When Susan Duhan Felix puts clay slabs into holes in the sand at Dillon Beach, sprinkles them with salt, sawdust, and copper carbonate, then adds wood, ignites it, and lets the slabs smolder, she's making art. No two pieces emerge alike. Two slabs fired side by side might share similar pinks and blacks, but smooth streaks on one might evoke human skin, pocks on the other a bullet-riddled wall. This is pitfiring, the earliest known mode of firing clay. Felix never knows what she'll get.
"Pit firing is a very amazing process," says the Berkeley ceramicist, "because you have so little control over it. You take a blank slab of clay. You make a big fire. What happens in that fire is completely unpredictable. In Hebrew. the word for 'faith' and the word for 'art' come from the same root. Pit firing is a test of faith." And it makes art, currently on display at the Pacific School of Religion's Badè Museum (1798 Scenic Ave., Berkeley), where on June 28 Felix will give a talk and poet Morton Felix will read his work. Called "Mystery Made Manifest," the exhibition accompanies a display of findings from an archeological dig in Israel.
A student of Buddhism and Jewish mysticism, the artist finds echoes of both in her work. In the kabbalistic creation story, God issued light-filled vessels that broke enroute to the brand-new world, scattering sparks, which humans must now gather and nurture. "We each contain a little holy spark," Felix asserts. As for Buddhism — unlike other practices in which the artist controls the final product down to the last detail and can rework bits that come out wrong, pit firing is an exercise in hopeful randomness: No do-overs allowed.
One piece in this show, "Shalom Salaam," features the words for "peace" in both Hebrew and Arabic calligraphy. Affixing slabs to scrap wood mountings for the show, "I used a new kind of glue that I'd never used before. I didn't read the part of the package which said, 'Heat will separate.' And I hung some of these pieces near a radiator." Sliding off its mounting, "Shalom Salaam" shattered on the floor. So she did a piece called "Hope." Felix repaired them, not attempting to hide the breaks but actually emphasizing them with gold leaf.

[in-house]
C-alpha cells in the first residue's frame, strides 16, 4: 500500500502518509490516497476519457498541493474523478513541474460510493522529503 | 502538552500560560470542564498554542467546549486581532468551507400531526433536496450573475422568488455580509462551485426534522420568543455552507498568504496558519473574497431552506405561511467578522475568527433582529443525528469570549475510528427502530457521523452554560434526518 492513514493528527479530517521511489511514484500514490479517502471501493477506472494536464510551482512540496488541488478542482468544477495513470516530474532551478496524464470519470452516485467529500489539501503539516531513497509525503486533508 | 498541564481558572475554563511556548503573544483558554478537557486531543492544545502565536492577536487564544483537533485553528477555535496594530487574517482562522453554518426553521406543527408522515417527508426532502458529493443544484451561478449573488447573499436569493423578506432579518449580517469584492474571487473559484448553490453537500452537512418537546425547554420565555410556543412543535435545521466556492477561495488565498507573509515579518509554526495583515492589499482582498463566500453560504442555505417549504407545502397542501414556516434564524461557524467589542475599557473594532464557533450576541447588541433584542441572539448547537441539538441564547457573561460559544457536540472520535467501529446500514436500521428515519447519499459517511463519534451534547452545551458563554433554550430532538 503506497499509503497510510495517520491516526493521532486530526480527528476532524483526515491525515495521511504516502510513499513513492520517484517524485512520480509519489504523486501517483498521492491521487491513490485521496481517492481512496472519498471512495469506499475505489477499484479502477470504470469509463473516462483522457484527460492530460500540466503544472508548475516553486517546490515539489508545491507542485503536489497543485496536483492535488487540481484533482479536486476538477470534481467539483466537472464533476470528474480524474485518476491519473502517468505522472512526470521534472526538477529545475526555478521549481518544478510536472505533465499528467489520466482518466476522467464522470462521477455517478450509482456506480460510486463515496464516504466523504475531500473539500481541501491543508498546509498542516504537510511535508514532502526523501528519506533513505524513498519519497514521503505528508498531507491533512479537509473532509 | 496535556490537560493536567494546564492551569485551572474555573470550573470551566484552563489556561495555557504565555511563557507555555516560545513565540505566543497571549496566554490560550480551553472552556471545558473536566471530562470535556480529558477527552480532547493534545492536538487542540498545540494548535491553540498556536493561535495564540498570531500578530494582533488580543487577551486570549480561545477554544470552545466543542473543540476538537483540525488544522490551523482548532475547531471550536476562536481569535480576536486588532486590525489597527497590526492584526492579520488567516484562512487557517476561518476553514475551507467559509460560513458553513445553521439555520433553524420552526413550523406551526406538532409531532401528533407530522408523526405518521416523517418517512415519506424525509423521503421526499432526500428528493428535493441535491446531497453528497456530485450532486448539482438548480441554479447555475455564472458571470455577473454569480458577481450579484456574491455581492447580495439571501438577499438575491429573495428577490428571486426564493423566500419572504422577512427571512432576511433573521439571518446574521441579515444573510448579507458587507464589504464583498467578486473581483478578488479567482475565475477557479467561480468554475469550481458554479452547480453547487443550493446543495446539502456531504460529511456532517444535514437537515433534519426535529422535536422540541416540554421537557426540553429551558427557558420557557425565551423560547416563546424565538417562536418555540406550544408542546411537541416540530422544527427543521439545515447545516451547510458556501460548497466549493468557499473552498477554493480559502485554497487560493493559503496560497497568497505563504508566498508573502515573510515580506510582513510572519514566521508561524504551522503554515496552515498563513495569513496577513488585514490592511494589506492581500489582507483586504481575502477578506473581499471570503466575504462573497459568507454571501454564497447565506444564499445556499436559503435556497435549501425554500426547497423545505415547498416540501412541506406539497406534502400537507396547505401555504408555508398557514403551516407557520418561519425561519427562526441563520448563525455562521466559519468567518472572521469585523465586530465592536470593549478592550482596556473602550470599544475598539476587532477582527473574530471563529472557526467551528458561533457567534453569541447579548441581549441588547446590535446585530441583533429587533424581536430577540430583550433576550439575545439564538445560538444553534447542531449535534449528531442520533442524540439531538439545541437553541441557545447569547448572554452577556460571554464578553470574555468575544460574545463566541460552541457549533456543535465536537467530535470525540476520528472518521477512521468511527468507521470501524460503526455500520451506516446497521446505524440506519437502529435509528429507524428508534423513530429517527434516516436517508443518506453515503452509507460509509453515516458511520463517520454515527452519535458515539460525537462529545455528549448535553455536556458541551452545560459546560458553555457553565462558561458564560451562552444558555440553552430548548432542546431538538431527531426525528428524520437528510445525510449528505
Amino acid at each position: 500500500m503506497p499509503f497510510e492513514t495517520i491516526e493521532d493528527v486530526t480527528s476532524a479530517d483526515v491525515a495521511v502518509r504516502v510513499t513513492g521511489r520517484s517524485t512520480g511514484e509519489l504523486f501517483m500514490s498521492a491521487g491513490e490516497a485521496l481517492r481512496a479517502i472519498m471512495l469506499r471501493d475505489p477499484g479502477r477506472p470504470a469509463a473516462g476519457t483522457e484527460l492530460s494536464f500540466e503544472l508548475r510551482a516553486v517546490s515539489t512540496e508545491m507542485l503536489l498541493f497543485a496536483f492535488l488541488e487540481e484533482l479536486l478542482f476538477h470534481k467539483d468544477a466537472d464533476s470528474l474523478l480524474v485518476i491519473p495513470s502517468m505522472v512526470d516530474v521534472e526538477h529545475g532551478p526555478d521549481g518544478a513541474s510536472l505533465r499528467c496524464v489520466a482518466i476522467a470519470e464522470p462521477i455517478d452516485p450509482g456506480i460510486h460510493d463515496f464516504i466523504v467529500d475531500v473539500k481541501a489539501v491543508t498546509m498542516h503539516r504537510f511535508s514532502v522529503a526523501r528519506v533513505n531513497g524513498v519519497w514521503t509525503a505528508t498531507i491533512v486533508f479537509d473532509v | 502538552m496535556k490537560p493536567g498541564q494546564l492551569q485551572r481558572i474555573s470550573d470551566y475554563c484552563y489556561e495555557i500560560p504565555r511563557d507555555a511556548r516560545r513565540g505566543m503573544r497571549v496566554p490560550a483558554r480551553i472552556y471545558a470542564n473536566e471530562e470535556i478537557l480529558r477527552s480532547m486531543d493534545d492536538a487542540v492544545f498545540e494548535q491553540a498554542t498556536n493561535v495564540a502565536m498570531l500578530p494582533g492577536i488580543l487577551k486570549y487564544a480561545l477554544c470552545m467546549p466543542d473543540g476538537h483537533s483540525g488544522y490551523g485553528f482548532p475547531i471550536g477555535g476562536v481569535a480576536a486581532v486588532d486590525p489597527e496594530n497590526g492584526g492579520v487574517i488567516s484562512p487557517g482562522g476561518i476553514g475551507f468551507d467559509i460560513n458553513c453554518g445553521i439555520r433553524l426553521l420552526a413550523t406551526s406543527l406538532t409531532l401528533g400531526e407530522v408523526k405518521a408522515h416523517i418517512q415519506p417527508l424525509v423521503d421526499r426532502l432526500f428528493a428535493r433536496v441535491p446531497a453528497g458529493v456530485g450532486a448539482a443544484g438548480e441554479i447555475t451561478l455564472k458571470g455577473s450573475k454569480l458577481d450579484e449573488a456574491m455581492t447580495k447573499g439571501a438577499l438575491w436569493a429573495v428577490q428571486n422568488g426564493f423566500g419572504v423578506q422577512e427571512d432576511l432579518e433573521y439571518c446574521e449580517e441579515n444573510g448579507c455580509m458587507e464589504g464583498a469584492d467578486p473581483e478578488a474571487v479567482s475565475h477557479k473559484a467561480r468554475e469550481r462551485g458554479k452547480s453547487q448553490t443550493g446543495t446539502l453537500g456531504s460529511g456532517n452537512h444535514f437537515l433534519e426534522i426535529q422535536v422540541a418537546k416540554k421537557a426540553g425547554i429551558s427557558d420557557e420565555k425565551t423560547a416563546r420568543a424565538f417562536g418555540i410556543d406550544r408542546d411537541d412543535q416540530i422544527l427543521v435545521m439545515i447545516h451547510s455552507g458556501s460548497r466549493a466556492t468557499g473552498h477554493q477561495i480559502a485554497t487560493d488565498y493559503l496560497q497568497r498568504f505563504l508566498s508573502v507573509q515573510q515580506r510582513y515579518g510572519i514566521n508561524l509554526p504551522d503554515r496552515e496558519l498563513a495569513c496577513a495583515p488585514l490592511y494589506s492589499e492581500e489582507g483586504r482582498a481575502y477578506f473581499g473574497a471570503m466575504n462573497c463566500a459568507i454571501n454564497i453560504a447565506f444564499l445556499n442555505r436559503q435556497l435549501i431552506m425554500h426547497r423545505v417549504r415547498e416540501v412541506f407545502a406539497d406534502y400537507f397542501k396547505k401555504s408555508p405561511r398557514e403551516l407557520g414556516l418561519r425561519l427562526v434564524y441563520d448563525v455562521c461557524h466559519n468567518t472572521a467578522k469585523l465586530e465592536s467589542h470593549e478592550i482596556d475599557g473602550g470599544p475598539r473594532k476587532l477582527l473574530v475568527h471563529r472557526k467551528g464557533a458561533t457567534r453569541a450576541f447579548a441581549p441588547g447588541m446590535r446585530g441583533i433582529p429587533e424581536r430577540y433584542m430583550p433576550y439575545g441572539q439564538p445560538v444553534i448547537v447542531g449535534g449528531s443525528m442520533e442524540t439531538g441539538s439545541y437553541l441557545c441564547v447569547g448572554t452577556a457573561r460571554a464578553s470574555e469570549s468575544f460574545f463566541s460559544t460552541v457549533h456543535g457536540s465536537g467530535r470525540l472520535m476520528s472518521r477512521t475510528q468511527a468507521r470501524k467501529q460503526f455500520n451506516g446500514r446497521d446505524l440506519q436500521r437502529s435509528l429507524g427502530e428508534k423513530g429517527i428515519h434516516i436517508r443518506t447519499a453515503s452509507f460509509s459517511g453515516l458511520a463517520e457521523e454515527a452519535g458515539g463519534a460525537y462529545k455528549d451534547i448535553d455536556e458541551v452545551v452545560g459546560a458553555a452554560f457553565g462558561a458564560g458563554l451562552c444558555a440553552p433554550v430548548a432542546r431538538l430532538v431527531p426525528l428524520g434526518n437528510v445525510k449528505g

Some of the pieces in the show were already fractured when they first emerged from the fire pits. "The conventional wisdom about pit firing is that you shouldn't do slabs," Felix says, because slabs are especially susceptible to cracking in the pits. But the Badè Museum's exhibition space was almost entirely wall space. "So I had to do wall pieces; so I got cracks." Cracked-and-glued pieces now hang proudly on the walls: "One of the things this show is about is loving the cracks, healing the cracks — and the idea of cracks being the place where the light comes through." 2:30 p.m. Bade.PSR.edu
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